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abundance Adam Smith advance advantage agents agriculture amount annual authority balance of trade bank benefit branch bullion capital cause charge circulation coin coinage commerce commodities consequence consumed consumption cultivation demand derived duction effect employed England equal established Europe exchange exertion expense export fact favourable foreign France give gold greater human import increase individual industry interest kind labour land less livre livres tournois loss Louis XIV mankind manufacture matter means ment merchant Montesquieu nature necessary never object operation paid particular Political Economy population portion possession precious metals principles productive agency products consumed profit proportion proprietor purchase quantity ratio reason received rent revenue seignorage sestertii silver Smith society Spanish dollars specie subsistence sumer sumption supply supposed thing tion trade utility wants wealth Wealth of Nations wheat Wherefore whole yield
第 118 頁 - The statesman who should attempt to direct private people in what manner they ought to employ their capitals, would not only load himself with a most unnecessary attention, but assume an authority which could safely be trusted, not only to no single person, but to no council or senate whatever, and which would nowhere be so dangerous as in the hands of a man who had folly and presumption enough to fancy himself fit to exercise it.
第 34 頁 - This great increase of the quantity of work which, in consequence of the division of labour, the same number of people are capable of performing, is owing to three different circumstances; first, to the increase of dexterity in every particular workman; secondly, to the saving of the time which is commonly lost in passing from one species of work to another ; and lastly, to the invention of a great number of machines which facilitate and abridge labour, and enable one man to do the work of many.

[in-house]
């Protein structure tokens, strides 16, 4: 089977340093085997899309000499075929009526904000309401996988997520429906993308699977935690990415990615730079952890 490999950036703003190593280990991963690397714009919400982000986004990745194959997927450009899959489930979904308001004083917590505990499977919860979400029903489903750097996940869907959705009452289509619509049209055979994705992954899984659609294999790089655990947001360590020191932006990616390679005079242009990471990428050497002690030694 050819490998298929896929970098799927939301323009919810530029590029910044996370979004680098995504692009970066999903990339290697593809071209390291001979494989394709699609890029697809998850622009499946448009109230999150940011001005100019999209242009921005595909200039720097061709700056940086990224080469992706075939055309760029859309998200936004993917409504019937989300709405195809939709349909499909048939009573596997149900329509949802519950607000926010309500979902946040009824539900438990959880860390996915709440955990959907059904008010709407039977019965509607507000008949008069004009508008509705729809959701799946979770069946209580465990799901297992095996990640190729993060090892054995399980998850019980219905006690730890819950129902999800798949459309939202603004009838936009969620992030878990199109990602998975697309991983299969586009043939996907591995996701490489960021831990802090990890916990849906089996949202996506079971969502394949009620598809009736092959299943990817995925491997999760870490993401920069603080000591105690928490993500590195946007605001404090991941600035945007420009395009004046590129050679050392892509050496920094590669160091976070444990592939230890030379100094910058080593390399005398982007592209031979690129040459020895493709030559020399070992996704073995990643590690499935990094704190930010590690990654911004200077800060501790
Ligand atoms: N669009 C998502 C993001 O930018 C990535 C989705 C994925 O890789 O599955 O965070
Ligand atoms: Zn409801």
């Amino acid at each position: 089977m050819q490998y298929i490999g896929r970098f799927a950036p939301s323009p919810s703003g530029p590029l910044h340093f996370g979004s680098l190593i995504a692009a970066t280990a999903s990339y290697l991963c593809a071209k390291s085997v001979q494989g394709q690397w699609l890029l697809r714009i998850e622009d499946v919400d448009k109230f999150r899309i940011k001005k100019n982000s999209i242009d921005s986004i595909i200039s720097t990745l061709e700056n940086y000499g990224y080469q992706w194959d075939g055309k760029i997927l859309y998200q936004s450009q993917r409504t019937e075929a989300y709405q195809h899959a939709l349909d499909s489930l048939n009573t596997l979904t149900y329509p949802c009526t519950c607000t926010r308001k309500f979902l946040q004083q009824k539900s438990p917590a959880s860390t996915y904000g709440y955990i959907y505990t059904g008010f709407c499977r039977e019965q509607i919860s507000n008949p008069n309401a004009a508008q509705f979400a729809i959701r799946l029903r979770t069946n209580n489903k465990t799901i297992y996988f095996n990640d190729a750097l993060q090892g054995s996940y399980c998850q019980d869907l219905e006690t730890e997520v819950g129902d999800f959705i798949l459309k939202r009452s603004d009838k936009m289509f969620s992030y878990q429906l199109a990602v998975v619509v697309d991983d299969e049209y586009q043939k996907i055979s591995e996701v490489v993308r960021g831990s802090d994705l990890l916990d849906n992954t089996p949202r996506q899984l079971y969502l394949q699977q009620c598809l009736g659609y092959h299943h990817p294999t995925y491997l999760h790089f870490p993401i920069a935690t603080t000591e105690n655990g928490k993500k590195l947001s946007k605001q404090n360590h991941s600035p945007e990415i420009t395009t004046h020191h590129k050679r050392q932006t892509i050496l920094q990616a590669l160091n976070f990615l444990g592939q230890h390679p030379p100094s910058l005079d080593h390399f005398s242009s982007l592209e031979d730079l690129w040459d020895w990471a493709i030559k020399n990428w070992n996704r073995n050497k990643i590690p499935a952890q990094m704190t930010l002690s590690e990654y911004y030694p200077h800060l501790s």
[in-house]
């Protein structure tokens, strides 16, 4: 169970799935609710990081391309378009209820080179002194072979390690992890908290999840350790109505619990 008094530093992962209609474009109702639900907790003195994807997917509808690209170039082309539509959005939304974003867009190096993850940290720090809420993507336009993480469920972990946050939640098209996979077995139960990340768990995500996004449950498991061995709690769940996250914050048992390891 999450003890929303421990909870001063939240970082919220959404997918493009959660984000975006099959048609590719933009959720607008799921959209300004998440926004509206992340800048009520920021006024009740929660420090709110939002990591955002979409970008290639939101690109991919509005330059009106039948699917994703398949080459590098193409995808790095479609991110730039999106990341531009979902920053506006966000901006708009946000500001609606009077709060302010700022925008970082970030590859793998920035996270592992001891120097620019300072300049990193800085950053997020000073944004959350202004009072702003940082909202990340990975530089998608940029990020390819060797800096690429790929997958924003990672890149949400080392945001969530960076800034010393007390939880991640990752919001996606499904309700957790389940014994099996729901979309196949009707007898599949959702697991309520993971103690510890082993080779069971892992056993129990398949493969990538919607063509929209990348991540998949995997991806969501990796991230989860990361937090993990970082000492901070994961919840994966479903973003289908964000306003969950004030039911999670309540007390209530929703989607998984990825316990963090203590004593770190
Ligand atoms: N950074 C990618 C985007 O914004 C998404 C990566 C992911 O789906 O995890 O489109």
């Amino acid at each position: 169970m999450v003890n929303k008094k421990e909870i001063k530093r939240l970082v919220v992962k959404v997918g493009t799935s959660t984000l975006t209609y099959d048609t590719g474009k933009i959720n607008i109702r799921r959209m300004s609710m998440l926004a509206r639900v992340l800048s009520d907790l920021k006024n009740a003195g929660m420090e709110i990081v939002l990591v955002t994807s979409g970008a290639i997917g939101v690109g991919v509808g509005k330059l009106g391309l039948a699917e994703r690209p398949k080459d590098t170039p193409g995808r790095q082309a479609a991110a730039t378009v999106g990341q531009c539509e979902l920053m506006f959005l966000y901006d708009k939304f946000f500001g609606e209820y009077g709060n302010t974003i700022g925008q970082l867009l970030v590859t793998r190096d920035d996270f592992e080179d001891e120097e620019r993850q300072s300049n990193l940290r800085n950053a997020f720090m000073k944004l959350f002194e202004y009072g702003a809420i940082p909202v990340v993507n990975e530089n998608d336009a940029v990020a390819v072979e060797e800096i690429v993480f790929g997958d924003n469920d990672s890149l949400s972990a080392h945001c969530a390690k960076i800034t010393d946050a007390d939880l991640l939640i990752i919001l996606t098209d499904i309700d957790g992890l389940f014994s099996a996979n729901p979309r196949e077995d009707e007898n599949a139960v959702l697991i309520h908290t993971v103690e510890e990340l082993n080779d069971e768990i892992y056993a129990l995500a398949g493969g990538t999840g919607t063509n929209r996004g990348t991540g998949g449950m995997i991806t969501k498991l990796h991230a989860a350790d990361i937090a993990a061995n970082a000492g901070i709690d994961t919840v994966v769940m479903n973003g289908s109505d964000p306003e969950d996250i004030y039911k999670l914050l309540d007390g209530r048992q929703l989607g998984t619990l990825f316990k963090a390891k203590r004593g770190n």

第 192 頁 - Equal quantities of labour, at all times and places, may be said to be of equal value to the labourer. In his ordinary state of health, strength, and spirits, in the ordinary degree of his skill and dexterity, he must always lay down the same portion of his ease, his liberty, and his happiness.
第 192 頁 - Of these, indeed, it may sometimes purchase a greater and sometimes a smaller quantity; but it is their value which varies, not that of the labour which purchases them.
第 xv 頁 - Under a system of perfectly free commerce, each country naturally devotes its capital and labour to such employments as are most beneficial to each. This pursuit of individual advantage is admirably connected with the universal good of the whole. By stimulating industry, by rewarding ingenuity, and by using most efficaciously the peculiar powers bestowed by nature, it distributes labour most effectively and most economically : while, by increasing the general mass of productions, it diffuses general...
第 295 頁 - The liberal reward of labour, as it encourages the propagation, so it increases the industry of the common people. The wages of labour are the encouragement of industry, which, like every other human quality, improves in proportion to the encouragement it receives.
第 388 頁 - Public services are never better performed than when their reward comes only in consequence of their being performed, and . is proportioned to the diligence employed in performing them.
第 192 頁 - Labour was the first price, the original purchasemoney that was paid for all things. It was not by gold or by silver, but by labour, that all the wealth of the world was originally purchased; and its value, to those who possess it, and who want to exchange it for some new productions, is precisely equal to the quantity of labour which it can enable them to purchase or command.
第 279 頁 - It seems absurd at first sight that we should despise their persons, and yet reward their talents with the most profuse liberality. While we do the one, however, we must of necessity do the other. Should the public opinion or prejudice ever alter with regard to such occupations, their pecuniary recompense would quickly diminish.
第 xv 頁 - ... the most effectual plan for advancing a people to greatness, is to maintain that order of things which nature has pointed out; by allowing every man, as long as he observes the rules of justice, to pursue his own interest in his own way, and to bring both his industry and his capital into the freest competition with those of his fellow-citizens.